One parent wants Gwen. One parent wants Lily. Didn't you know that you can have both? Now you do!
Gwenllian (pronounced "gwehn-LEE-an") is a Welsh name composed of the elements gwen meaning "white" or "blessed," and llian meaning "flaxen." This name is almost unheard of in America, but has a long and illustrious history in Wales.
Gwenllian ferch Llewellyn was only a few months old when she became an orphan in the 1200s. Her mother, Eleanor de Montfort, died giving birth to her and her father, Llewellyn ap Gruffudd, was captured and put to death by the English. Gwenllian's life was in danger because she was the only heir to the throne of Wales. But she had family ties to English royalty, so she was not killed. King Edward I arranged for her to and her cousins to live in Lincolnshire while he took the title of Prince of Wales. Gwenllian was not allowed any freedom, and she never learned any Welsh. Documents indicate that she didn't know how to spell her own name, she signed it as "Wentiliane." She has been referenced in at least three works of poetry and song. After a lengthy campaign, the mountain Carnedd Uchaf was renamed Carnedd Gwenllian in her honor.
Now, this Gwenllian is often confused with Gwenllian ferch Gruffydd, also known as Gwenllian the Brave. This Gwenllian was the daughter of Gruffudd ap Cynan and Angharad. Born in 1097, she was the youngest daughter of eight children; her sisters were Mared, Rhiannell, Susanna, and Annest, her brothers were Cadwallon, Owain, and Cadwaladr. She was strikingly beautiful, and became romantically involved with visiting Prince Gruffydd ap Rhys who she eloped with. According to legend, Gwenllian and her husband would take goods and money from the English, Norman, and Flemish colonists and redistribute them among their people.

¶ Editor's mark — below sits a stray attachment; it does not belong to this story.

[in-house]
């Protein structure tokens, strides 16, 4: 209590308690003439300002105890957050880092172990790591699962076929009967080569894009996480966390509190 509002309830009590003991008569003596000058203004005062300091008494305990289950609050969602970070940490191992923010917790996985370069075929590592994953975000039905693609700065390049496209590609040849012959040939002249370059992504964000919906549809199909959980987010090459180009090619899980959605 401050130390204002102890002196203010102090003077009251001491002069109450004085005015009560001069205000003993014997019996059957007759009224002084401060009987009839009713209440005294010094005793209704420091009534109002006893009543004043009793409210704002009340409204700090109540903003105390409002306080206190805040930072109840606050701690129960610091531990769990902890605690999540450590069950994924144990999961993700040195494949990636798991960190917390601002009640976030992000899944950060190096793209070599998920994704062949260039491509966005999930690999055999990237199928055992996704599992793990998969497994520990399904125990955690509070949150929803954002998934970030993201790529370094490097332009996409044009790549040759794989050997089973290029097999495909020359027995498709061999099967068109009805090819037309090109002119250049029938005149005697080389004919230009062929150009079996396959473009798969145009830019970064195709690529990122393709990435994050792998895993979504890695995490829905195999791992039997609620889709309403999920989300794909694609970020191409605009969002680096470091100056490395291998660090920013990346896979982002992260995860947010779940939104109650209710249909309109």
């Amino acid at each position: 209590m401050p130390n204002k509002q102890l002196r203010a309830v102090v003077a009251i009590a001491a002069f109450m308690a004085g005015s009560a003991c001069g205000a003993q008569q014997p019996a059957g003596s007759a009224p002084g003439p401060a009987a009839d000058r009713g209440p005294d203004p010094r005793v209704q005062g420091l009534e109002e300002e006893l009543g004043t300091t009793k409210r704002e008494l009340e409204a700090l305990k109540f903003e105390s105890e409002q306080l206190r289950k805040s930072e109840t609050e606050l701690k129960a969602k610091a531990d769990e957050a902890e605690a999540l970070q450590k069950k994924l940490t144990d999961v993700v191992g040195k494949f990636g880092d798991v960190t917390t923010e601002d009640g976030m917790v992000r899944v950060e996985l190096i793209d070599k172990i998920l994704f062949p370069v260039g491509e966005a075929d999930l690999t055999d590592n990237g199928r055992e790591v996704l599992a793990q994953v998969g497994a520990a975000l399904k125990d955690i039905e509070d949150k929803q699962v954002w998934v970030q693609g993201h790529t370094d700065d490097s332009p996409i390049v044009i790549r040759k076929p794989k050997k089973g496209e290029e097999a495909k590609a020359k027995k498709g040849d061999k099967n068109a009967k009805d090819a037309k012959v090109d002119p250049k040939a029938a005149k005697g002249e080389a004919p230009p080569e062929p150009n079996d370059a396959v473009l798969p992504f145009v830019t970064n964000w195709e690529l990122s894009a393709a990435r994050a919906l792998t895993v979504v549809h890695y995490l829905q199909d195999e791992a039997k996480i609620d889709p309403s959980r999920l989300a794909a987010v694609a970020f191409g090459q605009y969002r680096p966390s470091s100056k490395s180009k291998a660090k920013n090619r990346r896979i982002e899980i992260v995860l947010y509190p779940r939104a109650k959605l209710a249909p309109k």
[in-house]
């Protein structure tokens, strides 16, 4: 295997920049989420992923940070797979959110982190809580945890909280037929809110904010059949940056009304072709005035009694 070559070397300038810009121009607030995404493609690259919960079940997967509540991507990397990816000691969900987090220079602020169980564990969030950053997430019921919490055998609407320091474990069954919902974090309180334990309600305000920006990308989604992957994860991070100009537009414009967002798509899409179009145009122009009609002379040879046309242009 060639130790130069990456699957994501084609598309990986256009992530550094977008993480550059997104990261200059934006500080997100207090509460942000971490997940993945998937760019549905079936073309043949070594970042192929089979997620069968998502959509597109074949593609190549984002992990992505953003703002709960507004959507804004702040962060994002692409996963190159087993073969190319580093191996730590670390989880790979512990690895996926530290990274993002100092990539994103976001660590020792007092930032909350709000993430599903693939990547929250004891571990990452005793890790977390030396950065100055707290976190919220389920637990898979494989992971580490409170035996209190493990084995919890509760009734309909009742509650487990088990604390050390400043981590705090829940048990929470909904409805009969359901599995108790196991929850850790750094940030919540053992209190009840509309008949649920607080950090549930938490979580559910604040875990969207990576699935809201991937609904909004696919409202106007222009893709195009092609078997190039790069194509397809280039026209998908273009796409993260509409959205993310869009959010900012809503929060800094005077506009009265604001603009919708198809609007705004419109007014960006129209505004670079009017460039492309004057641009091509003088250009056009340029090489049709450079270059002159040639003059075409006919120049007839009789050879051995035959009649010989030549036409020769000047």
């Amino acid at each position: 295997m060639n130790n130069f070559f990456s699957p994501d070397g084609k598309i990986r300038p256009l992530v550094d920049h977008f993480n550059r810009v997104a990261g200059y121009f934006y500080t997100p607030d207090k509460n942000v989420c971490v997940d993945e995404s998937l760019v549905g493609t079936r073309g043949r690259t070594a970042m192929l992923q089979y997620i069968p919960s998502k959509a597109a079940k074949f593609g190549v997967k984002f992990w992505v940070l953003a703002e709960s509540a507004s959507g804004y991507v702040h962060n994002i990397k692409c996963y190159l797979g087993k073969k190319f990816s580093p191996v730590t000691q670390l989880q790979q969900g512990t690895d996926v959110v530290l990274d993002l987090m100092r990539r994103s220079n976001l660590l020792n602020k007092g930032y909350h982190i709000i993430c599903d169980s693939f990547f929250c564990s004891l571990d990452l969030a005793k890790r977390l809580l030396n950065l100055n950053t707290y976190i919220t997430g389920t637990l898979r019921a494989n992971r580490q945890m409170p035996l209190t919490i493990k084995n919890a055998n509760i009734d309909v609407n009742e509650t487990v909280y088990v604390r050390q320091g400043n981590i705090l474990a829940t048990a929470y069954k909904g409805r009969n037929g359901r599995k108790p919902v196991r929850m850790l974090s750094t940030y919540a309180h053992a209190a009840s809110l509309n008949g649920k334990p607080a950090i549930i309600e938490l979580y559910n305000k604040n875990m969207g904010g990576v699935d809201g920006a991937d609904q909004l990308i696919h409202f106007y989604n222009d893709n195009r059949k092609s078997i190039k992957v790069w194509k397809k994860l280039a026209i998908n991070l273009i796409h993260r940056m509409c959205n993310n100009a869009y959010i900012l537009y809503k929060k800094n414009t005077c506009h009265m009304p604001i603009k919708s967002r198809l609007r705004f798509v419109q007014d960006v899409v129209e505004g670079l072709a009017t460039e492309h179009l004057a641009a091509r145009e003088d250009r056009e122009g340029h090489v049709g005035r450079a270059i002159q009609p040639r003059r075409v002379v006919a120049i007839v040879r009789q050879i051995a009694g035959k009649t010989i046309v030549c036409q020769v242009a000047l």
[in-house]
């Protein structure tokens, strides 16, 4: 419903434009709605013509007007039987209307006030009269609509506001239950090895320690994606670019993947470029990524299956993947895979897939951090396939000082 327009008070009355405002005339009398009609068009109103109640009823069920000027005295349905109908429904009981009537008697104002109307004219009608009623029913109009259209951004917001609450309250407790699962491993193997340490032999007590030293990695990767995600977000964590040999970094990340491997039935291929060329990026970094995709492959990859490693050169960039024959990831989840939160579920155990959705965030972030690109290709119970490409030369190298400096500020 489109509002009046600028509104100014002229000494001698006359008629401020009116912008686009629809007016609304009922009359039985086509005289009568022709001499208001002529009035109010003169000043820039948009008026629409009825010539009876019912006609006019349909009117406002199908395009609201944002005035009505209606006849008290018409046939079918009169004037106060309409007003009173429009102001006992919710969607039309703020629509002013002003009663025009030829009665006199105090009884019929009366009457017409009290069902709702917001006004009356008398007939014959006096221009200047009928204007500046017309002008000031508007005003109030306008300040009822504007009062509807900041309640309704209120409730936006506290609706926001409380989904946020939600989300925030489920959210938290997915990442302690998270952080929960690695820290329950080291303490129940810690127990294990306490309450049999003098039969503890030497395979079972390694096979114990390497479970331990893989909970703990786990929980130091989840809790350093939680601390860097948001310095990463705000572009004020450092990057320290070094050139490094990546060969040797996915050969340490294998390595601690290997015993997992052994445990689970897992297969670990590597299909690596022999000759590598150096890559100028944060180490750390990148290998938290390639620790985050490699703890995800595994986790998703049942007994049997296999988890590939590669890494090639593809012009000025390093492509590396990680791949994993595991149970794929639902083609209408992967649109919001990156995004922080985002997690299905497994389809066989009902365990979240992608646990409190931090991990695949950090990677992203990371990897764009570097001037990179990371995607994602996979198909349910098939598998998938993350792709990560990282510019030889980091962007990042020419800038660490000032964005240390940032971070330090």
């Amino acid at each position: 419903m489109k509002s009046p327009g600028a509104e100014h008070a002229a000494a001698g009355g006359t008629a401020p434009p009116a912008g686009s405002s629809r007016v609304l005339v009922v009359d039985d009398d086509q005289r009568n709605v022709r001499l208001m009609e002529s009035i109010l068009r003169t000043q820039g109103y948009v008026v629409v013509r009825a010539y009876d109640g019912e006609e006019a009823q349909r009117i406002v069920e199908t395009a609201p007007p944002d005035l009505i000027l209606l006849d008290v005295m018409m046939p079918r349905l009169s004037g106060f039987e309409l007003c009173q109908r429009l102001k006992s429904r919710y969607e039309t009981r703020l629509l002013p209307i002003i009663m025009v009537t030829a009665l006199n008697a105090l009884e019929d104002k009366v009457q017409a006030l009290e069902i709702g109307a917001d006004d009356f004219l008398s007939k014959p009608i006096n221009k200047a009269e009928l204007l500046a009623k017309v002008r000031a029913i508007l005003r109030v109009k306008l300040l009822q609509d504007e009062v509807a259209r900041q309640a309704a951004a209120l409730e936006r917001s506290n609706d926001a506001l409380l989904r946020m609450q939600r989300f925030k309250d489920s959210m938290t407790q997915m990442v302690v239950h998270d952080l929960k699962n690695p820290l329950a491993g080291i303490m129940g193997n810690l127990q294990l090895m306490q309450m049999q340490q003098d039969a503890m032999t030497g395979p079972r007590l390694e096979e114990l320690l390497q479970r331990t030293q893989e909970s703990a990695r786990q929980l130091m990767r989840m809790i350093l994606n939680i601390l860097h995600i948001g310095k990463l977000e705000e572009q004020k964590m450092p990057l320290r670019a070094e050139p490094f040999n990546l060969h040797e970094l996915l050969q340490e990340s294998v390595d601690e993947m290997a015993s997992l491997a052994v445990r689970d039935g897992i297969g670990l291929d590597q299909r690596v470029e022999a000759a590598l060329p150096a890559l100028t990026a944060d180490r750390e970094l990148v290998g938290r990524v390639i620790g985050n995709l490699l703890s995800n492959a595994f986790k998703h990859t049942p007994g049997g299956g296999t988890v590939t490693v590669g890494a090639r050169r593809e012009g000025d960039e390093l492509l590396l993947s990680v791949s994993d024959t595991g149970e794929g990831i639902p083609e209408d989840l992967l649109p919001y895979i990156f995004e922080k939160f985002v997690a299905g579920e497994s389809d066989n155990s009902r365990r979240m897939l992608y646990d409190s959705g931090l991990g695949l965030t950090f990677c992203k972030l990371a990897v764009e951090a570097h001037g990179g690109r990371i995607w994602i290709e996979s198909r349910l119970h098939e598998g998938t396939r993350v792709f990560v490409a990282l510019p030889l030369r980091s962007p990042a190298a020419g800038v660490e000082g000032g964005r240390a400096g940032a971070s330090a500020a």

Gwenllian the Brave died in The Great Revolt of 1136. Her husband had left their kingdom in order to enlist help from her father. While he was gone, the Normans attacked. Gwenllian was compelled to lead an army against them. She was eventually captured and beheaded. She is the only known Medieval Welsh woman to lead an army into battle. For centuries after her death, Welshman cried out, "Revenge for Gwenllian!" while charging at the enemy. Historians often compare her to the Celtic leader Boudicea. The field where The Great Revolt is believed to have taken place is named in her honor.
Although this name has never been popular in the United States, the two elements split apart are very familiar. Gwen peaked in the 1950s at #327. Lily is, of course, an enormously popular name today at #17. You could even make the compound more obvious and use Gwenlily.
Gwenllian is a great name for those that want to honor a great female warrior. But it also has a sweet, delicate side. The "lily" aspect falls in line with today's name fashion, so only time will tell if this name will jump across the pond to our country.
Found via http://pinterest.com/